Leen from Jordan. Mariyam from Tunisia. Hannah from Egypt. Hissah from Saudi Arabia. Ezgi from Turkey.
I met the above-mentioned Middle-Eastern women students during a volunteer program in Egypt organised by AIESEC Egypt. AIESEC is the world’s largest non-profit youth-run organisation, recognised by UNESCO, which provides internships and volunteer programs abroad to students from all over the world to develop their leadership skills and to facilitate cross-cultural exchange. AIESEC has its network across 127 countries in the world. Egypt is one such country.
I went for a one-and-a-half-month-long volunteer program called the “Egyptian Backpacking Project”. This volunteer program’s objective was to promote Egypt’s local culture and improve its tourism rates. The women mentioned above were part of different projects of AIESEC Egypt like the “No Poverty project” (for the upliftment of the underprivileged), the “Education project” (for educating children), the “Refugee project” (for the upliftment of the Syrian refugees in Egypt) and the “Egyptian Backpacking project”.
Everyone worked sincerely in their respective projects and I am not going to talk about the work of the projects. I am going to talk about the impact these Middle-Eastern women have on me, my personal relationships with them, their personal choices and what they suggest, and the behavioral, psychological, social and cultural diversity among them. Through this, I will attempt to break the many misconceptions that people in general have about them.
Leen wears a hijaab. She doesn’t smoke or drink, but has tried a drag of smoke once or twice.
Mariyam wears a hijaab. Earlier, she didn’t smoke or drink, but started doing so in Egypt.
Hannah has a boy-cut hairstyle and drives her own car. She doesn’t wear the hijaab, and she smokes and drinks.
Hissah doesn’t wear a hijaab and is a homosexual from Saudi Arabia. Yes, you heard that right – a homosexual from the conservative Saudi Arabia.
Ezgi doesn’t wear the hijaab and has dreadlocks in her hair. She doesn’t smoke, but she does drink.
I met Leen and Mariyam the very first day in Cairo, as I was sharing an apartment with them and three other girls. I reached the apartment at 3 AM in the morning – and saw Leen and Mariyam with other girls chilling in the drawing room. They all seemed to be really delighted as they had just returned from their very first felouka in Cairo. Felouka is a decorated and lit long boat in which music is played in the speakers – and the people in it (the many AIESEC volunteer programme students from different countries, in this case) dance and interact throughout their one or two hour tour in the Nile river.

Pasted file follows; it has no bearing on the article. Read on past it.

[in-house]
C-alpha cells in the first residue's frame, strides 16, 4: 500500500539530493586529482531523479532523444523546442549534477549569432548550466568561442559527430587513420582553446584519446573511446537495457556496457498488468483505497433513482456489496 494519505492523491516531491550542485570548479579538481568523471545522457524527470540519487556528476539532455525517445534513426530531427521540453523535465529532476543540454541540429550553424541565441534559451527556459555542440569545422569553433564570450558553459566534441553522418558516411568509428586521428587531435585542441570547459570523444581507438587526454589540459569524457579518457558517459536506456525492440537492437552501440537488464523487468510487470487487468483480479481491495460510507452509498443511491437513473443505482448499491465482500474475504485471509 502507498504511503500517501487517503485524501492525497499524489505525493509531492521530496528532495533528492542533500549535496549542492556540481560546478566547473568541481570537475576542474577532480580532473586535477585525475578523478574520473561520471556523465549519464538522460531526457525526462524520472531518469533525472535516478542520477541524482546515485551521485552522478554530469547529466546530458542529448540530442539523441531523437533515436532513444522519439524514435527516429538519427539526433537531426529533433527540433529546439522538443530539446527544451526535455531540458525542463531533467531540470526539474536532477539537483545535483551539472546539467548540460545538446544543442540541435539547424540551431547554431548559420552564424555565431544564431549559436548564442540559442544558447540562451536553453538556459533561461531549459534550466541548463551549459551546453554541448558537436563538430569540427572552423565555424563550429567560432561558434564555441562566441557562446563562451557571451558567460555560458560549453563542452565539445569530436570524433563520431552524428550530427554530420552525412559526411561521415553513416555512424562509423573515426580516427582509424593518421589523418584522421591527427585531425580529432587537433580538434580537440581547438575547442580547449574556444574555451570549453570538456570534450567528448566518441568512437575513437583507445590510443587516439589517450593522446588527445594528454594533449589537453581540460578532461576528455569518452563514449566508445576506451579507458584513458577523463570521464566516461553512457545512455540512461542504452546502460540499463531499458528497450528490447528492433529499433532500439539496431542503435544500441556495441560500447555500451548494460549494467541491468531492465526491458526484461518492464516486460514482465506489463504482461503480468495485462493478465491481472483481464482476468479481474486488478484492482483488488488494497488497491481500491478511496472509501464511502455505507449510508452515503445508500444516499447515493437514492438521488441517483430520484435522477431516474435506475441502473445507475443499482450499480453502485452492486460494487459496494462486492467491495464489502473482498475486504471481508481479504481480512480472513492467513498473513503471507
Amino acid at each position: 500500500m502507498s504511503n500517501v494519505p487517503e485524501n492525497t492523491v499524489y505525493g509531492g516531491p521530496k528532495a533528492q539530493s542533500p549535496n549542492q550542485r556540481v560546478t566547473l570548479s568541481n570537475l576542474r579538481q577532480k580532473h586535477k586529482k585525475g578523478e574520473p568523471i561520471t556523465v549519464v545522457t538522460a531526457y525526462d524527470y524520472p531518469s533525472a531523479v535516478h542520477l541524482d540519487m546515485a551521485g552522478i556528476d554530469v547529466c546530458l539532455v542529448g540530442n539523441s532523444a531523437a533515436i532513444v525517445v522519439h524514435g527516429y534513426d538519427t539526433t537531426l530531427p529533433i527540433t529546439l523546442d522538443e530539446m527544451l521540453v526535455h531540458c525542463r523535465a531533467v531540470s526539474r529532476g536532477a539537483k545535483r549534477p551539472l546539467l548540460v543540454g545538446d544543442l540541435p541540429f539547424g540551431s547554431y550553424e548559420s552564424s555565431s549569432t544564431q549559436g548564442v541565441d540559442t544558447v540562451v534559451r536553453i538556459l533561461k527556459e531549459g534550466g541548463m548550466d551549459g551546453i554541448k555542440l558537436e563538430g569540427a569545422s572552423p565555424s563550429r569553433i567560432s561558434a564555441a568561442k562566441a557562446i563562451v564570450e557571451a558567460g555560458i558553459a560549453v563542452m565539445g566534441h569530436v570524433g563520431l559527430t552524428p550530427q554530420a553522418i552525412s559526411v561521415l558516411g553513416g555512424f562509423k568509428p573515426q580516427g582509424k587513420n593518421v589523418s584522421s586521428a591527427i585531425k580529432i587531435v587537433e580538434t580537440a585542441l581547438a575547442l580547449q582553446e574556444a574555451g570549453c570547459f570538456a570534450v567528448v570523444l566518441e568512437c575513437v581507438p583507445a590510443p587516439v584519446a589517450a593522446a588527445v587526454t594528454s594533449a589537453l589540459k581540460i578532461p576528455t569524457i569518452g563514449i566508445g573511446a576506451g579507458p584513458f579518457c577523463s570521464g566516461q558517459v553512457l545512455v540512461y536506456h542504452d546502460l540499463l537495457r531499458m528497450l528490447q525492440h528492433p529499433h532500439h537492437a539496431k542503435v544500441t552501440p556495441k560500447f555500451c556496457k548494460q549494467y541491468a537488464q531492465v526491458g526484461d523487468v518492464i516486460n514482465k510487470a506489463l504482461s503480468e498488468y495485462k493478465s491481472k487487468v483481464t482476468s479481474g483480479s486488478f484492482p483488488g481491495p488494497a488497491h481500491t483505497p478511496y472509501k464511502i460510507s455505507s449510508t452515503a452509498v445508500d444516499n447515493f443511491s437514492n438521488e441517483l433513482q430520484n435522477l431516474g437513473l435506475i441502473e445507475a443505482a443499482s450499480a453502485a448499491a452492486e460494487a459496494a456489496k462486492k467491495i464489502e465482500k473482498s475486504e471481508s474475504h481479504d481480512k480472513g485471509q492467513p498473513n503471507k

I had already assumed in my mind that Leen and Mariyam would be really conservative in their views, and that it would be difficult to live with them. Then I got to know that Leen and I were a part of the same project. I had mixed feelings about this, but I prepared myself to overcome my assumption and interact with her.
During our first few days in Cairo before the backpacking project started, we explored Cairo together, with all the apartment girls. It was then that I realised that Leen is one of the kindest and most non-judgmental persons I’ve come across. She was the only one among us who would take the lead and talk to shopkeepers and Uber drivers in Arabic and translate it for us. She would come with us to cigarette shops to act as an interpreter, even though she does not smoke. With her by our side, we didn’t have to care about the directions even while walking, because she was excellent with Google Map directions. Attributing to her effortless interpreting and navigating skills, she became our permanent tour guide in Egypt for free.
Our backpacking project started after a week. We were on our way to travel around 16 Egyptian cities in 17 days. Leen witnessed a lot of students from different nationalities with different habits and interests – most of them more open and more liberal-minded than her. I had this habit of always noticing Leen when she dealt with people different from her, a little pinch of presumption still occupying my mind. But Leen surprised me every time. She had a welcoming attitude towards other people and towards their different habits. Girls and boys used to smoke around her. Even though she used to taunt them teasingly, she was extremely comfortable with it.
Leen was very respectful towards her hijaab. It seemed as though her hijaab was a dignified elder of the family who had to be respected unconditionally. She told us that only women, her dad, her real brother and her husband (if she marries in future) can see her without her hijaab. So, since her dad and brother weren’t there and she was unmarried, no man in Egypt could see her without her hijaab. Every night, she would take off her hijaab in the room (with women occupants, of course) with relief and sleep soundly.